When 'Free-to-Play' Becomes a Money Game

Discussion in 'Reviews and Articles (Archived)' started by Rob Williams, Mar 28, 2012.

  1. Rob Williams

    Rob Williams Editor-in-Chief Staff Member Moderator

    Jan 12, 2005
    Atlantic Canada
    The term "free-to-play" has become hugely popular in recent years, and Steam even has an entire category dedicated to it. But while the term itself seems self-explanatory, there are some games that prove that not all F2P titles are alike. In the worst cases, such as with one of Rob's favorite MMOs, the games can actually become "pay-to-win".

    Read through Rob's editorial (it's free, really) and then discuss it here!
  2. marfig

    marfig No ROM battery

    May 15, 2011
    It seems like the end of a game...

    Or the beginning of a new one where all that lead people to play it is removed under their feet and they eventually move away, leaving only those who don't care about spending hard cash on game items to play a game that is invariably more expensive today than it was in the past.

    To me, the thought goes for yet another moniker I see destroyed and going down in infamy. F2P, Free-to-Play, is an interesting concept. But what was done of it is not. It already carries with it a strongly bad connotation, most consumers have become highly suspicious of it and many companies will soon realize it's not a good slogan for their business anymore.

    Trouble is the web massification leveled out the playing field for business strategies. The market is so huge that invariably bad business strategies that would be considered scams and would be shunned on our cities, can carry on with their dubious money making policies in the web because there will always be a few many who just don't care about spending their money on ways that aren't efficient. Or spending their time on places that aren't agreeable to their most basic consumer rights.

    So it's not that one can say "it's the end of a game". It's instead the corruption of one. Of course these games will never be cash cows. The unfair treatment of players simply ensures the company an income and eventually one or two disastrous events may put the company out of business. They do walk on a thin rope. Highly successful cash cows are never, ever, products that give the general idea to players that they are unfairly robbing them of their money.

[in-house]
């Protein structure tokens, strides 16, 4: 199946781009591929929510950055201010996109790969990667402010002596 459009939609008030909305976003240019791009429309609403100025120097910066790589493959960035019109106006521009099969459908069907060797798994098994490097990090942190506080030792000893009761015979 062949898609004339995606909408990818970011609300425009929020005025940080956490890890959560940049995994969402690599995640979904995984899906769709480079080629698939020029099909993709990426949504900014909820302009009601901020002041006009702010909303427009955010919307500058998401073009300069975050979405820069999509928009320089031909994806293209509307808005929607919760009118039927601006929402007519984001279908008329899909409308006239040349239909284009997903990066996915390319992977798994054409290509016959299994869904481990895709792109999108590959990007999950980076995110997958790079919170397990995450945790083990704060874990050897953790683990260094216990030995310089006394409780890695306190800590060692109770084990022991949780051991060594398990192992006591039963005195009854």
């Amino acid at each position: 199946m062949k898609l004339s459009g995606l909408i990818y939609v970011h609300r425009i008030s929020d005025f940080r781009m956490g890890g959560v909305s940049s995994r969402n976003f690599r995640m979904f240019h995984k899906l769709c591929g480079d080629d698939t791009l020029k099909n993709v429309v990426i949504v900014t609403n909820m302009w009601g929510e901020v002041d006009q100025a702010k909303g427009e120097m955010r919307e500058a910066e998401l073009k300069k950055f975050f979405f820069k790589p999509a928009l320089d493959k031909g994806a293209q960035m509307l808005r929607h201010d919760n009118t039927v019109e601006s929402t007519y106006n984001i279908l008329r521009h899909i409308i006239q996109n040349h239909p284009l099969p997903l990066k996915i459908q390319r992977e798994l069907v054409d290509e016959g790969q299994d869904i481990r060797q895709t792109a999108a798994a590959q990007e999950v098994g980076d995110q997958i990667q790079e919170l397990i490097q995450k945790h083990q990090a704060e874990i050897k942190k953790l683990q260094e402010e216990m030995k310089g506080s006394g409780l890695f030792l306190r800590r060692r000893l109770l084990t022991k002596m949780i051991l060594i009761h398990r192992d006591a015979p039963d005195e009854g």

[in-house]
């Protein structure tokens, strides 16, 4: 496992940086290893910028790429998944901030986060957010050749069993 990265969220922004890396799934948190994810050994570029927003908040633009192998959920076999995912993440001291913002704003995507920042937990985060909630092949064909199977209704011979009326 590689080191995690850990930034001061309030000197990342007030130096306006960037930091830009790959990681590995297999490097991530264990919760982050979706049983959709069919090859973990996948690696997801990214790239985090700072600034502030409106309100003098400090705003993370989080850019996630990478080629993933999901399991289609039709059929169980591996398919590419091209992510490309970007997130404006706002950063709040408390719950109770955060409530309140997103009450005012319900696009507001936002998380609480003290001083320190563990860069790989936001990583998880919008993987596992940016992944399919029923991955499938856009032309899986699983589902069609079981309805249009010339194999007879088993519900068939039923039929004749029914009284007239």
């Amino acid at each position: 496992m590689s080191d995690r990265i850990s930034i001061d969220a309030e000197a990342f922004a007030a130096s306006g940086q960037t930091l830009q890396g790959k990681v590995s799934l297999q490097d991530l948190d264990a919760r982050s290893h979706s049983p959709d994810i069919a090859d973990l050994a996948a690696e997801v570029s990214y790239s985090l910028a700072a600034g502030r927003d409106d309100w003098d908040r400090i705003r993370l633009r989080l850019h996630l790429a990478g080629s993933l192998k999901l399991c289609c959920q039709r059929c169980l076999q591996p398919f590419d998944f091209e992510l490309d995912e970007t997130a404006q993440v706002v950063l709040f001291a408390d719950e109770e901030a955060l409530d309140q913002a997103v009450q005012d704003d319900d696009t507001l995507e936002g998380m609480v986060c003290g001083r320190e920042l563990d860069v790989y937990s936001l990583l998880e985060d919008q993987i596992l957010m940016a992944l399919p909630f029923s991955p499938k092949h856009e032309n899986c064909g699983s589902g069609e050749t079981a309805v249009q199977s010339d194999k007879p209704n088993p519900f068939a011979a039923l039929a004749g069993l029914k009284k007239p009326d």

Companies like NCSoft just chose to move to the other side, where players feel rightly justified to question the company more than they question its products. It's just cheaper to secure a type of player that doesn't care how they spend their money (or is highly irresponsible on how they do it) than it is to secure players who care.

    The world of online gaming has changed dramatically as the years moved on into a commodification of its offerings. It's the nature of the internet to present business opportunities and some choose to offer products that can appeal to vast masses, while others chose to milk their consumers through strategies that can only be considered scams. It's up to us individually to define where we want to position ourselves in this market as consumers of their products, and how willing we are to let go of apparent feelings of loyalty and history towards faceless corporations so we can navigate through the web of product offerings in the most flexible way possible that can ensure a good and fair use of our money and the defense of our rights as consumers.
    Last edited: Mar 29, 2012
  3. TheFocusElf

    TheFocusElf Obliviot

    Mar 1, 2005
    Saw the Rackanfrazts link on Facebook and jammed over here 'fast as I could. Wow, NCSoft sticks it to the peoples again? Couldn't possible be the same company I lost my IGN gig over for telling Dhevrin to go eff himself.

    Well written Rob, and well played.
  4. Brett Thomas

    Brett Thomas Senior Editor

    Apr 10, 2009
    I wish I could say I'm as bitter at this, but to me it sums up the entire problem with an MMO - people expect indefinite life because they've paid for the game. And in effect, they're right.

    Rob, you should get to play the game you've spent all those years and subscription fees on, without this crap. However, NCSoft should also get the right to sell or modify a new world to attract these people who want the pay-to-win (Let's say they don't have the time to go slaughter so many things for those uber-rare drops). And NCSoft REALLY should not be expected to continue dragging on an 8-year-old game for a handful of loyal subscribers.

    The problem we run up against is the business model of MMOs and the 'instant gratification' of players. It's where Software-As-A-Service starts to fail. On one hand, you should be thankful - what other game, aside from another MMO, receives regular updates and maintenance a full 8 years after release? On the other side, you've paid more in subscription fees than any blockbuster title would cost, and yet you could wake up tomorrow to yet another totally different change and worse game. I can still play HalfLife 2 or Baldur's Gate 2 and enjoy my experience - you cannot, your game is now ruined.

    This is why I dislike MMOs in general - you can't control other players, and you are subject to a business model that is designed to court potential new players (meaning a different audience than is already playing the game). On one side, your argument totally makes sense - it sucks to have paid for something for EIGHT YEARS and have it suddenly put a dollar value on everything you have accomplished in that time. But on the other paw, you have to keep in mind that NCSoft is trying to run a business - floating an 8-year-old title along and still attracting an audience is difficult, and the only business solution to it is "stop developing/serving it." I give them props for keeping it "the same game" this long.